The African American Community of Baltimore, 1790-1860
Awards and Recognition:
Co-winner of the Maryland Historical Society Book Award, 1997.
Baltimore's African-American population--nearly 27,000 strong and more than 90 percent free in 1860--was the largest in the nation at that time. Christopher Phillips's Freedom's Port, the first book-length study of an urban black population in the antebellum Upper South, chronicles the growth and development of that community.
He shows how it grew from a transient aggregate of individuals, many fresh from slavery, to a strong, overwhelmingly free community less wracked by class and intraracial divisions than were other cities. Almost from the start, Phillips states, Baltimore's African Americans forged their own freedom and actively defended it--in a state that maintained slavery and whose white leadership came to resent the liberties the city's black people had achieved.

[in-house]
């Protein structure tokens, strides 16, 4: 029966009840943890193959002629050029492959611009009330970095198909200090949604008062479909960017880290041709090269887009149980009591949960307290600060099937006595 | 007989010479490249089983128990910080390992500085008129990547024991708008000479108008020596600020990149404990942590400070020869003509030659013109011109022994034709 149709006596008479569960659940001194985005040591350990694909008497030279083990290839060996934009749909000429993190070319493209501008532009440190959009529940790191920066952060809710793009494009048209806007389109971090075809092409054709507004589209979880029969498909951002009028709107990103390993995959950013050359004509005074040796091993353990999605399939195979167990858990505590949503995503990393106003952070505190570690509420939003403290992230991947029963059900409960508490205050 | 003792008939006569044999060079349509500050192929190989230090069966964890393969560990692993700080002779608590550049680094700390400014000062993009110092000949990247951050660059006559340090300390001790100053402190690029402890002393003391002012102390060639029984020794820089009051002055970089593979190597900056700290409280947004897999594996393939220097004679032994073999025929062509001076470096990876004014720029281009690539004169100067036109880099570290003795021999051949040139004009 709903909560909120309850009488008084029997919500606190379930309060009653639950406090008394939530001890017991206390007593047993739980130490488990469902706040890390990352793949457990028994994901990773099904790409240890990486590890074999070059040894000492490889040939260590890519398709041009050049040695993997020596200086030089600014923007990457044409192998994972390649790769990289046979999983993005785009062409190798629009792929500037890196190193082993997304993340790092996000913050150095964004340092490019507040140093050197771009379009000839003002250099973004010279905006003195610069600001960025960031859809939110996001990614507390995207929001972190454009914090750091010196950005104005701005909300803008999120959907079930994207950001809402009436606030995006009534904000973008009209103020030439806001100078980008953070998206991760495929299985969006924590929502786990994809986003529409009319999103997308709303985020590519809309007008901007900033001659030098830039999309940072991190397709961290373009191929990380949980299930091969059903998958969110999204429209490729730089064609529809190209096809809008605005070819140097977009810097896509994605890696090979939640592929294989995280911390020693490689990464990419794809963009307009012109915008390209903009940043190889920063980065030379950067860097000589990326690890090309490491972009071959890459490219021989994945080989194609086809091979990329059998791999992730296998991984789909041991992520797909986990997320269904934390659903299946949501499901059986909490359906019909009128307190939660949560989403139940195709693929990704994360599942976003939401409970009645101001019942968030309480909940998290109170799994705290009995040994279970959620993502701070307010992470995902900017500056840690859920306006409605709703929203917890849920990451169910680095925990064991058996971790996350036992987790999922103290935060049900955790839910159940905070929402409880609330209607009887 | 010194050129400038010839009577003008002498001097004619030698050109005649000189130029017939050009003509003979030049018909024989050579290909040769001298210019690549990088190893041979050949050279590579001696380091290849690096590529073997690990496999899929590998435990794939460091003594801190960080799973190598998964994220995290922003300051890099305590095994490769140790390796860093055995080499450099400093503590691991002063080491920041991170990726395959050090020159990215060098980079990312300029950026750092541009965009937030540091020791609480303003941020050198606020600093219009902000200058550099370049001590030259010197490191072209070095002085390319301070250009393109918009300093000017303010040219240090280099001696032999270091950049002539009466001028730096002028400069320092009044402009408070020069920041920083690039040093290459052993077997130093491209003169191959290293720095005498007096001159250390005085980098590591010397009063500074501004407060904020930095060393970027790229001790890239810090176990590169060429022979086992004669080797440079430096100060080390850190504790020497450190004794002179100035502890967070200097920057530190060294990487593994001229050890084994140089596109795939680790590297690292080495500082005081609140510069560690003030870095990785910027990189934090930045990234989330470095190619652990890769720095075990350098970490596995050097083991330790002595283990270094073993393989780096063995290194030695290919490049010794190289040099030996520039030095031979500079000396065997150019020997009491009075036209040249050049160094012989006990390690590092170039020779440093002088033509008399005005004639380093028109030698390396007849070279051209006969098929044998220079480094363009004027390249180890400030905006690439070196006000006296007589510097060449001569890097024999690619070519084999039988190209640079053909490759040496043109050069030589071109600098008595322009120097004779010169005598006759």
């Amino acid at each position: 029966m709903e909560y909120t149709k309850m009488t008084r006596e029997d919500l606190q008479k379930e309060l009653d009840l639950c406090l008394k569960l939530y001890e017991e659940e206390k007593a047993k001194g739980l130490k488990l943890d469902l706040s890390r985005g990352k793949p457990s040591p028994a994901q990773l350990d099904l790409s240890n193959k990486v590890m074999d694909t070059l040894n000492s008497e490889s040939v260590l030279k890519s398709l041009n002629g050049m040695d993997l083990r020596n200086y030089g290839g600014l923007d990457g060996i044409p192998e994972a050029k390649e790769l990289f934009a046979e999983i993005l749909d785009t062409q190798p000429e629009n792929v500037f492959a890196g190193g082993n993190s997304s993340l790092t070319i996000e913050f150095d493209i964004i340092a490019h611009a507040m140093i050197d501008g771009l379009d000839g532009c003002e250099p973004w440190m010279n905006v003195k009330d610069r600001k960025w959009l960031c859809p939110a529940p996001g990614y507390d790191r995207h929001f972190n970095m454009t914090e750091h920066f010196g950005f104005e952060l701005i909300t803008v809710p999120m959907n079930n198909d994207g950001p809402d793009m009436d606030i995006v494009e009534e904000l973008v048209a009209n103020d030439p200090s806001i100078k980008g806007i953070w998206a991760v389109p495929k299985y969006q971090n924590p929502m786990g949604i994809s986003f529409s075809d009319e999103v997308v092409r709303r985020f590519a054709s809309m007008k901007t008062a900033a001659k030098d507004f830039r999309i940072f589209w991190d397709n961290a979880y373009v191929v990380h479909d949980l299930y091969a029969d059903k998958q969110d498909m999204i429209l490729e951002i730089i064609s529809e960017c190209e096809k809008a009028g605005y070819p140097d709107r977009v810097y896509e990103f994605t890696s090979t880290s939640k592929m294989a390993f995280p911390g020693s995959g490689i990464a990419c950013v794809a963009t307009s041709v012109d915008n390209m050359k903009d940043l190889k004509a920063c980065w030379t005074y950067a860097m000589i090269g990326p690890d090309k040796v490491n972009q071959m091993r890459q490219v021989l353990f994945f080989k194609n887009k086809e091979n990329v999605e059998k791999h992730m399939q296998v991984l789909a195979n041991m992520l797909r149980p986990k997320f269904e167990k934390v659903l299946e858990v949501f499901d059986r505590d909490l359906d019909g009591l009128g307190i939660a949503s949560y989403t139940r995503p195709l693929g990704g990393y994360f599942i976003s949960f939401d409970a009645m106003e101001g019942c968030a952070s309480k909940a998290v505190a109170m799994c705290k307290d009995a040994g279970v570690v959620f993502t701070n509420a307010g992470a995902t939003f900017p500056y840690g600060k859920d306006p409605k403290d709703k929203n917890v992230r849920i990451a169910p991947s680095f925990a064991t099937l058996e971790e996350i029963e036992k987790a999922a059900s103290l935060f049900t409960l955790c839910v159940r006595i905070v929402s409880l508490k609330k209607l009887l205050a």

"A deeply researched, comprehensive account of Baltimore's African American community, the community that helped shape the young Frederick Douglass and that became the nation's largest by the eve of the Civil War. An illuminating contribution to historical knowledge of the urban context of slavery and freedom."--Michael P. Johnson, coeditor of No Chariot Let Down: Charleston's Free People of Color on the Eve of the Civil War
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